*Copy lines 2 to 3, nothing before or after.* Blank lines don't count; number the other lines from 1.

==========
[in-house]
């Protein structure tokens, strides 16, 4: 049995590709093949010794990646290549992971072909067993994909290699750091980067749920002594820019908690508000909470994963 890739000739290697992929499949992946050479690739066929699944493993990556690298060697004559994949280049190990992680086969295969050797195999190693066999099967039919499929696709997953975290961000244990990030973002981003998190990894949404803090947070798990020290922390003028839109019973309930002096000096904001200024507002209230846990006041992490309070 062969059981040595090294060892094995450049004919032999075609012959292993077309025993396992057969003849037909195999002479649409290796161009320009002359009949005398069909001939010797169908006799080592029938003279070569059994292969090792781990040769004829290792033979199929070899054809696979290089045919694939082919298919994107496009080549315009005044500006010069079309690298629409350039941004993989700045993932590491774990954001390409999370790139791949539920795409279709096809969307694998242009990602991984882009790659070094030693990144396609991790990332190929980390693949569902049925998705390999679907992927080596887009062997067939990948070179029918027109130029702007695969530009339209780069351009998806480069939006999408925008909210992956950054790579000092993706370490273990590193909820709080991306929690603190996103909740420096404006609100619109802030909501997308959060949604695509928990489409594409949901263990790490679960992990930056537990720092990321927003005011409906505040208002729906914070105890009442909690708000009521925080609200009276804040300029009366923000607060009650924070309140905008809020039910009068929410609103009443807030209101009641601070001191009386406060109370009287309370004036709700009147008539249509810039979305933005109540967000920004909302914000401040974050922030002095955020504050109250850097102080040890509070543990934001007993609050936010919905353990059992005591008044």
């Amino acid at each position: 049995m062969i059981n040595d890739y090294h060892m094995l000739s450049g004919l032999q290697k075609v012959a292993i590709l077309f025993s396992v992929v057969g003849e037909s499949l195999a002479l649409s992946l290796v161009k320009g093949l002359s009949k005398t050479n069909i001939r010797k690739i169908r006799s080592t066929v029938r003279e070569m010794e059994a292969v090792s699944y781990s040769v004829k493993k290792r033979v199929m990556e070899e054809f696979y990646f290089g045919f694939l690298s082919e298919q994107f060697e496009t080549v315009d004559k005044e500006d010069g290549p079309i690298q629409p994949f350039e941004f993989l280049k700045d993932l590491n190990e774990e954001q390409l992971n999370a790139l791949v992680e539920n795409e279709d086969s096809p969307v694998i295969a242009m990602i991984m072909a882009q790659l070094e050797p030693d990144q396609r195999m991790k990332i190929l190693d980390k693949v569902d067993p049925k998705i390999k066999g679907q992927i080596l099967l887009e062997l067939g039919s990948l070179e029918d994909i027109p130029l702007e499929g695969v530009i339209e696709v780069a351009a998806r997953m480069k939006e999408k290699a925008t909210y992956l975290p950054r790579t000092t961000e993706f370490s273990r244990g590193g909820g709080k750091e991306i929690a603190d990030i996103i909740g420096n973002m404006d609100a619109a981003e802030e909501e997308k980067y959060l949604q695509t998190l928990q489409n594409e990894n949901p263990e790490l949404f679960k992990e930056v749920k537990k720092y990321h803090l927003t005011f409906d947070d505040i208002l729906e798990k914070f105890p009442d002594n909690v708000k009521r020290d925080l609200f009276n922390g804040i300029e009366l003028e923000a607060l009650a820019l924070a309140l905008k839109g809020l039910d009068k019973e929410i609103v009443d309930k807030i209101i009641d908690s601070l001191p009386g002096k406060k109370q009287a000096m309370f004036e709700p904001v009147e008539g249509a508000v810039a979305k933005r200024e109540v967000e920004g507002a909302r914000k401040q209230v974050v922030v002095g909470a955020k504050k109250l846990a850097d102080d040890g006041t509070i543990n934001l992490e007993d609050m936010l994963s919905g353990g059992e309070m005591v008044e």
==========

């Protein structure tokens, strides 16, 4: 049995590709093949010794990646290549992971072909067993994909290699750091980067749920002594820019908690508000909470994963 890739000739290697992929499949992946050479690739066929699944493993990556690298060697004559994949280049190990992680086969295969050797195999190693066999099967039919499929696709997953975290961000244990990030973002981003998190990894949404803090947070798990020290922390003028839109019973309930002096000096904001200024507002209230846990006041992490309070 062969059981040595090294060892094995450049004919032999075609012959292993077309025993396992057969003849037909195999002479649409290796161009320009002359009949005398069909001939010797169908006799080592029938003279070569059994292969090792781990040769004829290792033979199929070899054809696979290089045919694939082919298919994107496009080549315009005044500006010069079309690298629409350039941004993989700045993932590491774990954001390409999370790139791949539920795409279709096809969307694998242009990602991984882009790659070094030693990144396609991790990332190929980390693949569902049925998705390999679907992927080596887009062997067939990948070179029918027109130029702007695969530009339209780069351009998806480069939006999408925008909210992956950054790579000092993706370490273990590193909820709080991306929690603190996103909740420096404006609100619109802030909501997308959060949604695509928990489409594409949901263990790490679960992990930056537990720092990321927003005011409906505040208002729906914070105890009442909690708000009521925080609200009276804040300029009366923000607060009650924070309140905008809020039910009068929410609103009443807030209101009641601070001191009386406060109370009287309370004036709700009147008539249509810039979305933005109540967000920004909302914000401040974050922030002095955020504050109250850097102080040890509070543990934001007993609050936010919905353990059992005591008044």
């Amino acid at each position: 049995m062969i059981n040595d890739y090294h060892m094995l000739s450049g004919l032999q290697k075609v012959a292993i590709l077309f025993s396992v992929v057969g003849e037909s499949l195999a002479l649409s992946l290796v161009k320009g093949l002359s009949k005398t050479n069909i001939r010797k690739i169908r006799s080592t066929v029938r003279e070569m010794e059994a292969v090792s699944y781990s040769v004829k493993k290792r033979v199929m990556e070899e054809f696979y990646f290089g045919f694939l690298s082919e298919q994107f060697e496009t080549v315009d004559k005044e500006d010069g290549p079309i690298q629409p994949f350039e941004f993989l280049k700045d993932l590491n190990e774990e954001q390409l992971n999370a790139l791949v992680e539920n795409e279709d086969s096809p969307v694998i295969a242009m990602i991984m072909a882009q790659l070094e050797p030693d990144q396609r195999m991790k990332i190929l190693d980390k693949v569902d067993p049925k998705i390999k066999g679907q992927i080596l099967l887009e062997l067939g039919s990948l070179e029918d994909i027109p130029l702007e499929g695969v530009i339209e696709v780069a351009a998806r997953m480069k939006e999408k290699a925008t909210y992956l975290p950054r790579t000092t961000e993706f370490s273990r244990g590193g909820g709080k750091e991306i929690a603190d990030i996103i909740g420096n973002m404006d609100a619109a981003e802030e909501e997308k980067y959060l949604q695509t998190l928990q489409n594409e990894n949901p263990e790490l949404f679960k992990e930056v749920k537990k720092y990321h803090l927003t005011f409906d947070d505040i208002l729906e798990k914070f105890p009442d002594n909690v708000k009521r020290d925080l609200f009276n922390g804040i300029e009366l003028e923000a607060l009650a820019l924070a309140l905008k839109g809020l039910d009068k019973e929410i609103v009443d309930k807030i209101i009641d908690s601070l001191p009386g002096k406060k109370q009287a000096m309370f004036e709700p904001v009147e008539g249509a508000v810039a979305k933005r200024e109540v967000e920004g507002a909302r914000k401040q209230v974050v922030v002095g909470a955020k504050k109250l846990a850097d102080d040890g006041t509070i543990n934001l992490e007993d609050m936010l994963s919905g353990g059992e309070m005591v008044e």